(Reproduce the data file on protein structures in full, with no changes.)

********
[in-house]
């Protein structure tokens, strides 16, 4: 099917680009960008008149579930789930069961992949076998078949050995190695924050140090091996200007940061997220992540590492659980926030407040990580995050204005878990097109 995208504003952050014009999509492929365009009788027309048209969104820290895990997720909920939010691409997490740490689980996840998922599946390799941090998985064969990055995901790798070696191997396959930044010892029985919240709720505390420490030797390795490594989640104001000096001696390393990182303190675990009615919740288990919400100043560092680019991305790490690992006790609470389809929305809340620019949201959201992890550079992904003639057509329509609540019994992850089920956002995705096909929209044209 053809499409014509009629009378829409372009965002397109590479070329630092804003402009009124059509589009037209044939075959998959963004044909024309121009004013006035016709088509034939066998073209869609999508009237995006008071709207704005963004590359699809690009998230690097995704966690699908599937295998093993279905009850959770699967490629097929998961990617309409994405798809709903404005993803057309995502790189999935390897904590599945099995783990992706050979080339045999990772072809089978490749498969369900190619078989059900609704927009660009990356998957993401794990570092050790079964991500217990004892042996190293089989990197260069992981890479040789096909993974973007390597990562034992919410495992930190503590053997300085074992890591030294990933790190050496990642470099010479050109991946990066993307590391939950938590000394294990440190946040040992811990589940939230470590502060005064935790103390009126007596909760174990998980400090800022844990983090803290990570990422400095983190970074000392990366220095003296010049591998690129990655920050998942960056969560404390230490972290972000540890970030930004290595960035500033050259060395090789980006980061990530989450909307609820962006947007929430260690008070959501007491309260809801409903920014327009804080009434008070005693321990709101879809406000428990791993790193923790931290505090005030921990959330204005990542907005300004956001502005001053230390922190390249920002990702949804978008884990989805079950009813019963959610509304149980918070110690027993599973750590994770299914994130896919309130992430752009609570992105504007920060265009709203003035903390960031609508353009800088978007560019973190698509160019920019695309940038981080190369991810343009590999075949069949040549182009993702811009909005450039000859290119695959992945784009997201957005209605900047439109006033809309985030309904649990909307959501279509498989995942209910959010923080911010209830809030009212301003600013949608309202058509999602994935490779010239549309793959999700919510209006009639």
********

[in-house]
């Protein structure tokens, strides 16, 4: 099917680009960008008149579930789930069961992949076998078949050995190695924050140090091996200007940061997220992540590492659980926030407040990580995050204005878990097109 995208504003952050014009999509492929365009009788027309048209969104820290895990997720909920939010691409997490740490689980996840998922599946390799941090998985064969990055995901790798070696191997396959930044010892029985919240709720505390420490030797390795490594989640104001000096001696390393990182303190675990009615919740288990919400100043560092680019991305790490690992006790609470389809929305809340620019949201959201992890550079992904003639057509329509609540019994992850089920956002995705096909929209044209 053809499409014509009629009378829409372009965002397109590479070329630092804003402009009124059509589009037209044939075959998959963004044909024309121009004013006035016709088509034939066998073209869609999508009237995006008071709207704005963004590359699809690009998230690097995704966690699908599937295998093993279905009850959770699967490629097929998961990617309409994405798809709903404005993803057309995502790189999935390897904590599945099995783990992706050979080339045999990772072809089978490749498969369900190619078989059900609704927009660009990356998957993401794990570092050790079964991500217990004892042996190293089989990197260069992981890479040789096909993974973007390597990562034992919410495992930190503590053997300085074992890591030294990933790190050496990642470099010479050109991946990066993307590391939950938590000394294990440190946040040992811990589940939230470590502060005064935790103390009126007596909760174990998980400090800022844990983090803290990570990422400095983190970074000392990366220095003296010049591998690129990655920050998942960056969560404390230490972290972000540890970030930004290595960035500033050259060395090789980006980061990530989450909307609820962006947007929430260690008070959501007491309260809801409903920014327009804080009434008070005693321990709101879809406000428990791993790193923790931290505090005030921990959330204005990542907005300004956001502005001053230390922190390249920002990702949804978008884990989805079950009813019963959610509304149980918070110690027993599973750590994770299914994130896919309130992430752009609570992105504007920060265009709203003035903390960031609508353009800088978007560019973190698509160019920019695309940038981080190369991810343009590999075949069949040549182009993702811009909005450039000859290119695959992945784009997201957005209605900047439109006033809309985030309904649990909307959501279509498989995942209910959010923080911010209830809030009212301003600013949608309202058509999602994935490779010239549309793959999700919510209006009639």